Originally published in The Evergreen Review Issue 101 in 1998.
The Child Online Protection Act?
The U.S. government has taken another stab at trying to regulate material on the internet and once again everyone is quaking in their boots about it...
On October 21st of this year President Clinton signed a bill that includes the "Child Online Protection Act", passed by the 105th Congress on October 7th. It's almost as if they don't think anyone is paying attention. The bill was signed only one year after the Supreme Court unanimously ruled the similar Communications Decency Act unconstitutional. The COPA tries to be narrower in its terminology by using the term harmful in replacement of the CDA's indecent. By using such broad a term in 1998 you are leaving a wide array of peoples open to prosecution. And the prosecution for the COPA is a stiff one… a $50000 fine, no more than 6 months in jail, or both. The $50000 fine is for one offense. Every day the offending material is left on the Internet counts as another offense, and another $50000.
The "affirmative defense" to being prosecuted is restricted to the web site "requiring the use of a credit card, debit account, adult access code, or adult personal identification number," "by accepting a digital certificate that verifies age," or "by any other reasonable measures that are feasible under available technology." I assume the latter means of defense refers to something like a film type rating system or a server-based version of an Internet filtering system, which does not yet exist. The fact that it doesn't is one of the major factors the COPA is focusing on, forcing the development of "various technological tools and methods for protecting minors from material that is harmful to minors." This would include - "filtering or blocking software or services" "labeling or rating systems" "age verification systems" "the establishment of a domain name for posting of any material that is harmful to minors" and "any other existing or proposed technologies and other methods for reducing access by minors to such material." There is a current self-rating system for web sites (RSACi) but a very small percentage of sites currently use it.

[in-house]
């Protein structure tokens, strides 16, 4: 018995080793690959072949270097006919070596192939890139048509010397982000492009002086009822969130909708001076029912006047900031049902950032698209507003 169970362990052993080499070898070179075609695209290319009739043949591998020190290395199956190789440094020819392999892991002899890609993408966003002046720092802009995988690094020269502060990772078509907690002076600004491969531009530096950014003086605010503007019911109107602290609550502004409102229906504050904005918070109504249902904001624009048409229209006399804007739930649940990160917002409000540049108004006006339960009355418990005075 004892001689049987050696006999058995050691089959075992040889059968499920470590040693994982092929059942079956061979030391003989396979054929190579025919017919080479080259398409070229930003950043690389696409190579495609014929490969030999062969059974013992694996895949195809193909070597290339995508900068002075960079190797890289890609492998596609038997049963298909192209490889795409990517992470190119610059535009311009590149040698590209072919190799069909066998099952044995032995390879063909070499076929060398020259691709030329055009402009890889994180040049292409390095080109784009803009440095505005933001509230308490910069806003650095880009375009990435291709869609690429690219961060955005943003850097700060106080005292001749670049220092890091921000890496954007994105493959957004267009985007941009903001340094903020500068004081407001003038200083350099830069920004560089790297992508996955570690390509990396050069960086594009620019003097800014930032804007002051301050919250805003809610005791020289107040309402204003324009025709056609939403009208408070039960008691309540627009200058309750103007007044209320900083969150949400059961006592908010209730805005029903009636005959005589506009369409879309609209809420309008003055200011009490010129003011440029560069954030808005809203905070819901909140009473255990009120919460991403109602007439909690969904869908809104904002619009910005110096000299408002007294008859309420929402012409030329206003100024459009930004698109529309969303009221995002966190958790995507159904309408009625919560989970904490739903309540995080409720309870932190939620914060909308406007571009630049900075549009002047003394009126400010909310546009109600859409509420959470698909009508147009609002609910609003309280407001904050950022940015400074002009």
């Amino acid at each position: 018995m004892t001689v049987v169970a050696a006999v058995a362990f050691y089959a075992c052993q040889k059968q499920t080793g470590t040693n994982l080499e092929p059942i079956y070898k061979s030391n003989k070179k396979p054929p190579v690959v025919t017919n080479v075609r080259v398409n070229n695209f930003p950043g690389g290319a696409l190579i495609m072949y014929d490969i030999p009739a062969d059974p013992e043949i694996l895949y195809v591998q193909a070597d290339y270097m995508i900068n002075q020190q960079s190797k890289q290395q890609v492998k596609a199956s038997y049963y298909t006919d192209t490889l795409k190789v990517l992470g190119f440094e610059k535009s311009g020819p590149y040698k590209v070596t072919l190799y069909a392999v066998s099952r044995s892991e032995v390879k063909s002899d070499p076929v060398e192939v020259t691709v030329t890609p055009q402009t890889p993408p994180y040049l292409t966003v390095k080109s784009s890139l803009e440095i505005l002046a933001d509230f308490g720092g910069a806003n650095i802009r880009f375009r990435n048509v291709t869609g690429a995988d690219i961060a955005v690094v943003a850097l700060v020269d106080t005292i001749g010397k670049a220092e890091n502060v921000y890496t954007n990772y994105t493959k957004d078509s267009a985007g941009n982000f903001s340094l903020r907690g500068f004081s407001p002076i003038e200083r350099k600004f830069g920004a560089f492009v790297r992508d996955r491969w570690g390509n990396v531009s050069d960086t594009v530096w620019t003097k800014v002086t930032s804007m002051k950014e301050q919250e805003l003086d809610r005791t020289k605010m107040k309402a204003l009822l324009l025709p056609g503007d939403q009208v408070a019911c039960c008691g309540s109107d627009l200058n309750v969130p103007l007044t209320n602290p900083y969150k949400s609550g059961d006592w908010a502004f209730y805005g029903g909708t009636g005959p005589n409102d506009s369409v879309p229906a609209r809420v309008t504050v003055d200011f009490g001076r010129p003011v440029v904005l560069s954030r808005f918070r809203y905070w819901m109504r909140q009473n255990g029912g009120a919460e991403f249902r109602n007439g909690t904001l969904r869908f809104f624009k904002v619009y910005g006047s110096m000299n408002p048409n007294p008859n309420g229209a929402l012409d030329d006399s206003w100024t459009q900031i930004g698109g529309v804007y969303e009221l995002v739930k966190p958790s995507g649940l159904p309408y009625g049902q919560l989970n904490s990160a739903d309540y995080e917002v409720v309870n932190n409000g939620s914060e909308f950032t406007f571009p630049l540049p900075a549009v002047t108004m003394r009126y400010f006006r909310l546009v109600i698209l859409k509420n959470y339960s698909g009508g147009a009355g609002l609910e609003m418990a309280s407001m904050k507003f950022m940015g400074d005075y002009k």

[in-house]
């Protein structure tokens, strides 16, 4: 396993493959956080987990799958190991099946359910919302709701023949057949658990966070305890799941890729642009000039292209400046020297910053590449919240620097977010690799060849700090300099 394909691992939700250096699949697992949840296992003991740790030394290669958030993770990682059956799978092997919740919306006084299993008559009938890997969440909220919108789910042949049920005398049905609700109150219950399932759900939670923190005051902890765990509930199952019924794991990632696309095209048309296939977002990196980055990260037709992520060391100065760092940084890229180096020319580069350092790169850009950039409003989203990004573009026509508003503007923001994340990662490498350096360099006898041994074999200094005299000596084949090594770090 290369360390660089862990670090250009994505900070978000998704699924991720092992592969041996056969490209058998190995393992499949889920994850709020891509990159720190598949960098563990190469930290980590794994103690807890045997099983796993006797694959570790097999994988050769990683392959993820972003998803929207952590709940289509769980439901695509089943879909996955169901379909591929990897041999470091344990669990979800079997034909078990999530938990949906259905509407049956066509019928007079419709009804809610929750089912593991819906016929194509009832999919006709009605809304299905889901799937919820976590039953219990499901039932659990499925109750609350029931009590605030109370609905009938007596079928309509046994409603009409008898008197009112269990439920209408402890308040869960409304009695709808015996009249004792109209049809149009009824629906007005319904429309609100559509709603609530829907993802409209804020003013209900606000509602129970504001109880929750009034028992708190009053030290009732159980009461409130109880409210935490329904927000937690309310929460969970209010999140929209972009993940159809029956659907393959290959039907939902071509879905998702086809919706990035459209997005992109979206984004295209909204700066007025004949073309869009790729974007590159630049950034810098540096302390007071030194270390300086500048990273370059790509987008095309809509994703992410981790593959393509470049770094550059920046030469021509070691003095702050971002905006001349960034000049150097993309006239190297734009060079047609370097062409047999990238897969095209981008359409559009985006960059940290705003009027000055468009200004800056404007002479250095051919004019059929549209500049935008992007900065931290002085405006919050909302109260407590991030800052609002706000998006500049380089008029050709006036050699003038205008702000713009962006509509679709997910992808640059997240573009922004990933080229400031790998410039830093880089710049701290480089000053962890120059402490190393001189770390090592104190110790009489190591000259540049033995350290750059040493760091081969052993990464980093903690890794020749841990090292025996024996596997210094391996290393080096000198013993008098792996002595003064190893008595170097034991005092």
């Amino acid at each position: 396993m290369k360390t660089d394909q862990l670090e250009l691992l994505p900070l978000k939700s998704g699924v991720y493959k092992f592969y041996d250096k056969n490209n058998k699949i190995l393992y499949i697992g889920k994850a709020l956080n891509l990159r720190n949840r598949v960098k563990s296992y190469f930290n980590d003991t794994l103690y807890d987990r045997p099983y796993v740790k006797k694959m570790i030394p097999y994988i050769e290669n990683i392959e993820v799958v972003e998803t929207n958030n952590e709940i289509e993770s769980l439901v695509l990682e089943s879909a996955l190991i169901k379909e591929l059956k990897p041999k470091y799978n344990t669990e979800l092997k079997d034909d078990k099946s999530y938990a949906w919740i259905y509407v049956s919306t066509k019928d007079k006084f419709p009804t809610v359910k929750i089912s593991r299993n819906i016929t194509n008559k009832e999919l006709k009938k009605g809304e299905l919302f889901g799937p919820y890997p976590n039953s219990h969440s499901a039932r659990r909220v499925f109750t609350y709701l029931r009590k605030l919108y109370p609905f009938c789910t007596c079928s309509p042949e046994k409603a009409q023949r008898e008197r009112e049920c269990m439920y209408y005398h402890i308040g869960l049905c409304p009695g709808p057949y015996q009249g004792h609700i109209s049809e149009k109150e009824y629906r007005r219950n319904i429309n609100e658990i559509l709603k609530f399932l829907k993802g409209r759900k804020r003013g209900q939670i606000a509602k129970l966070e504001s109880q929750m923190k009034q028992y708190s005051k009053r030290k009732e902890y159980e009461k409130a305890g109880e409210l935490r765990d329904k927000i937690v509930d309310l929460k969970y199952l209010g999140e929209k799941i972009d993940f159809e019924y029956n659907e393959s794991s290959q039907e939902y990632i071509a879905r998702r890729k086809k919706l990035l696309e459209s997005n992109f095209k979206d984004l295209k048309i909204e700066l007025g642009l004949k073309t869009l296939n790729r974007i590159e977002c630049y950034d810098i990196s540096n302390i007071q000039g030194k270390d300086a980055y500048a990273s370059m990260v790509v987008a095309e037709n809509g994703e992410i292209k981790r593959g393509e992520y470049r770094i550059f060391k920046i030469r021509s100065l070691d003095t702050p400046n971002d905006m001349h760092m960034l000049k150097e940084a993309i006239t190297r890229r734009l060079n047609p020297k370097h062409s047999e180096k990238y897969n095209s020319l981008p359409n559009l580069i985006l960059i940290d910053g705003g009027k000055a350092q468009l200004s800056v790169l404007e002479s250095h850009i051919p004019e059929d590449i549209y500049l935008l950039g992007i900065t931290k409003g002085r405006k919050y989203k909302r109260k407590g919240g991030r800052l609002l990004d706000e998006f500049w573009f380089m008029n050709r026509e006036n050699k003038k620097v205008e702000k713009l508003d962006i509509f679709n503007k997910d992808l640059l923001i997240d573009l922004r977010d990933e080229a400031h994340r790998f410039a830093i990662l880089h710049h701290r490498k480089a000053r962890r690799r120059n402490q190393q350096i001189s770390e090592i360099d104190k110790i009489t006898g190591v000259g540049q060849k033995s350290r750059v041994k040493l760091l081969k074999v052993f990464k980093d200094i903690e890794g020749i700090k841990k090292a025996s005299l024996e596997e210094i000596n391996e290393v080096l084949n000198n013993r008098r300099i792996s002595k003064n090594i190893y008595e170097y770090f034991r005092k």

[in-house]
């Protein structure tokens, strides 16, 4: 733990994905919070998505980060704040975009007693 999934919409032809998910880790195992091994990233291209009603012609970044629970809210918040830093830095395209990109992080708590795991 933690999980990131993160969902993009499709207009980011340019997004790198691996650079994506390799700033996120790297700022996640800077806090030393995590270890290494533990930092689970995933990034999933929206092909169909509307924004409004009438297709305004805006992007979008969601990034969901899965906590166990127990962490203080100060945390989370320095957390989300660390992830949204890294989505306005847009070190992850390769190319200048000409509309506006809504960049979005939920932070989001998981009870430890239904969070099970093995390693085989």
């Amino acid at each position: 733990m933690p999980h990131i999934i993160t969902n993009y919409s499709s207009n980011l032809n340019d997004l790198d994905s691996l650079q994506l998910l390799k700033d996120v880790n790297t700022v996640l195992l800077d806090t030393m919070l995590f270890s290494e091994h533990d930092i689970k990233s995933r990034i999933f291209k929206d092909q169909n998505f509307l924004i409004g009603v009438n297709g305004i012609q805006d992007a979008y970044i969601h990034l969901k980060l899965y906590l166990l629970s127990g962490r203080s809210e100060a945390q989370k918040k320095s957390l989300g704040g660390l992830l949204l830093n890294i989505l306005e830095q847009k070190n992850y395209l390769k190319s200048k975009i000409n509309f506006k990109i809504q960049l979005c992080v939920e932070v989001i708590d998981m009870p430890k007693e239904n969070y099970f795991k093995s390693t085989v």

The further development of filtering systems such as Cyber Sitter or Net Nanny seems to be one of the main goals of the COPA. These programs filter web access utilizing any Internet content containing "harmful" keywords, content, and imagery as well as some domain addresses and newsgroups that the software companies predetermine as "bad." But these filters are inherently flawed, almost to the point of being comical. Some of the programs will not block access to a site, but censor out offensive words. A search on Barnesandnoble.com for Susie Bright's "The Best American Erotica, 1997" turned up the title "The Best American ,1997" centimeters away from a full-color image of the cover whose most legible word was "Erotica." A search for the book "Sex in the City" turned up one called "In the City." Completely different book that time, not just a deleted word.
There have been reported instances of the following sites being blocked by a filtering system:
- a web site containing the name Mars Explorer (due to the Ex in the middle of the words)
- a site on Superbowl XXX
- the International Gay & Lesbian Rights Commission
- the National Organization for Women (Cyber Sitter blocked both of the last two, not for their political viewpoints but because they contained information of gays and lesbians which some parents might not want their children to see.)
- the "Banned Books Page" at Carnegie Mellon
- the MIT Student Association for the Freedom of Expression
- the AIDS Authority web site
- Mother Jones magazine
- The alt.atheism and soc.feminism newsgroups
- Nerve.com which has a disclaimer right on its start page stating "This is not porn"